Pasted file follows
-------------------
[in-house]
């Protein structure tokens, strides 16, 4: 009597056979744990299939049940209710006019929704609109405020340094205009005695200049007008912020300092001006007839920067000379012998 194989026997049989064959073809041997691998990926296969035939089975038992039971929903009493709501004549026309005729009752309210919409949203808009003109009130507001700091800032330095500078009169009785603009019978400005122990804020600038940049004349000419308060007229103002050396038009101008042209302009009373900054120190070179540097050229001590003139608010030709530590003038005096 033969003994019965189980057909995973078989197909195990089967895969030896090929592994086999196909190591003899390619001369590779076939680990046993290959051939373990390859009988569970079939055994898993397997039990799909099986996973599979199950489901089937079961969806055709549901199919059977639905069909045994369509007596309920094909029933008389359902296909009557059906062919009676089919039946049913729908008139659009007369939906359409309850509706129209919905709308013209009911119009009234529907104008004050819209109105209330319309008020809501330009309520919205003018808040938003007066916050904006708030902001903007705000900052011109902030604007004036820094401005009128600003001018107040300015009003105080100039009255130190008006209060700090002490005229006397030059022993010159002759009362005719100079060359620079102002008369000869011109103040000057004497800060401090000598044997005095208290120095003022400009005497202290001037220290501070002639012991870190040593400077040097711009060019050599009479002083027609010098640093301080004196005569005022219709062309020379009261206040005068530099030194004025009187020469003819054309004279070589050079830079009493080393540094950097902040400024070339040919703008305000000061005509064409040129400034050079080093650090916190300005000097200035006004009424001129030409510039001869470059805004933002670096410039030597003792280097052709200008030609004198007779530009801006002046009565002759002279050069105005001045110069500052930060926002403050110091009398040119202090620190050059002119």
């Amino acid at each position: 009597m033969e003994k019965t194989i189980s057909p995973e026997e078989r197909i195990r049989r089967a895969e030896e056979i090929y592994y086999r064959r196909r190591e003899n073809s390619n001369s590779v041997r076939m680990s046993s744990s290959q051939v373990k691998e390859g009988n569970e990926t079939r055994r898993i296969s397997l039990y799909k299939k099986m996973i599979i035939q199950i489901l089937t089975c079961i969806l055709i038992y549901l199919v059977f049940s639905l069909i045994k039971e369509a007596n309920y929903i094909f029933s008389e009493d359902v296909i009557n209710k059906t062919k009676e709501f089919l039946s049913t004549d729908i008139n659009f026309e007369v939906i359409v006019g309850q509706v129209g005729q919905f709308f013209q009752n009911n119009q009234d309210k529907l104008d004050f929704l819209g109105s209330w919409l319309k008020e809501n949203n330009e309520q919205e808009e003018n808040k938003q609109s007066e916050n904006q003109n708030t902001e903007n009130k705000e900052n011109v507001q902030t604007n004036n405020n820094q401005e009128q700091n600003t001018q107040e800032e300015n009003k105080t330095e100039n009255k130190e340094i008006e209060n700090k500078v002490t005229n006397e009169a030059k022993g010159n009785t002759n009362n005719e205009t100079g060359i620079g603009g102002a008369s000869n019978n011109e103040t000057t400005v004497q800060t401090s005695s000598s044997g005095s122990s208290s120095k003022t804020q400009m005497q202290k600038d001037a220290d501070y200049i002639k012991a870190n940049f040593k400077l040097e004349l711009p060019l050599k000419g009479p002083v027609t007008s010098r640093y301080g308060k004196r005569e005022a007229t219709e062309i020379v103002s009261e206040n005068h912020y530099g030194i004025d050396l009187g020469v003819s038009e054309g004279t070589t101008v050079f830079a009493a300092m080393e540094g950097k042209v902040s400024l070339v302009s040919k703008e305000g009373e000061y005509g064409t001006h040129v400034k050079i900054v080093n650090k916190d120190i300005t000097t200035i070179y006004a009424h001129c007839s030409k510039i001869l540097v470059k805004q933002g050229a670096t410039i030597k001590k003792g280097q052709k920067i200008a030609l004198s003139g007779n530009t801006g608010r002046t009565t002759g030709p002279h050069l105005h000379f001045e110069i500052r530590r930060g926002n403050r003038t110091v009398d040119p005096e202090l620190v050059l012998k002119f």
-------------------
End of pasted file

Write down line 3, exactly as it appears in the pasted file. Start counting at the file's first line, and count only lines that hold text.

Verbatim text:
């Amino acid at each position: 009597m033969e003994k019965t194989i189980s057909p995973e026997e078989r197909i195990r049989r089967a895969e030896e056979i090929y592994y086999r064959r196909r190591e003899n073809s390619n001369s590779v041997r076939m680990s046993s744990s290959q051939v373990k691998e390859g009988n569970e990926t079939r055994r898993i296969s397997l039990y799909k299939k099986m996973i599979i035939q199950i489901l089937t089975c079961i969806l055709i038992y549901l199919v059977f049940s639905l069909i045994k039971e369509a007596n309920y929903i094909f029933s008389e009493d359902v296909i009557n209710k059906t062919k009676e709501f089919l039946s049913t004549d729908i008139n659009f026309e007369v939906i359409v006019g309850q509706v129209g005729q919905f709308f013209q009752n009911n119009q009234d309210k529907l104008d004050f929704l819209g109105s209330w919409l319309k008020e809501n949203n330009e309520q919205e808009e003018n808040k938003q609109s007066e916050n904006q003109n708030t902001e903007n009130k705000e900052n011109v507001q902030t604007n004036n405020n820094q401005e009128q700091n600003t001018q107040e800032e300015n009003k105080t330095e100039n009255k130190e340094i008006e209060n700090k500078v002490t005229n006397e009169a030059k022993g010159n009785t002759n009362n005719e205009t100079g060359i620079g603009g102002a008369s000869n019978n011109e103040t000057t400005v004497q800060t401090s005695s000598s044997g005095s122990s208290s120095k003022t804020q400009m005497q202290k600038d001037a220290d501070y200049i002639k012991a870190n940049f040593k400077l040097e004349l711009p060019l050599k000419g009479p002083v027609t007008s010098r640093y301080g308060k004196r005569e005022a007229t219709e062309i020379v103002s009261e206040n005068h912020y530099g030194i004025d050396l009187g020469v003819s038009e054309g004279t070589t101008v050079f830079a009493a300092m080393e540094g950097k042209v902040s400024l070339v302009s040919k703008e305000g009373e000061y005509g064409t001006h040129v400034k050079i900054v080093n650090k916190d120190i300005t000097t200035i070179y006004a009424h001129c007839s030409k510039i001869l540097v470059k805004q933002g050229a670096t410039i030597k001590k003792g280097q052709k920067i200008a030609l004198s003139g007779n530009t801006g608010r002046t009565t002759g030709p002279h050069l105005h000379f001045e110069i500052r530590r930060g926002n403050r003038t110091v009398d040119p005096e202090l620190v050059l012998k002119f």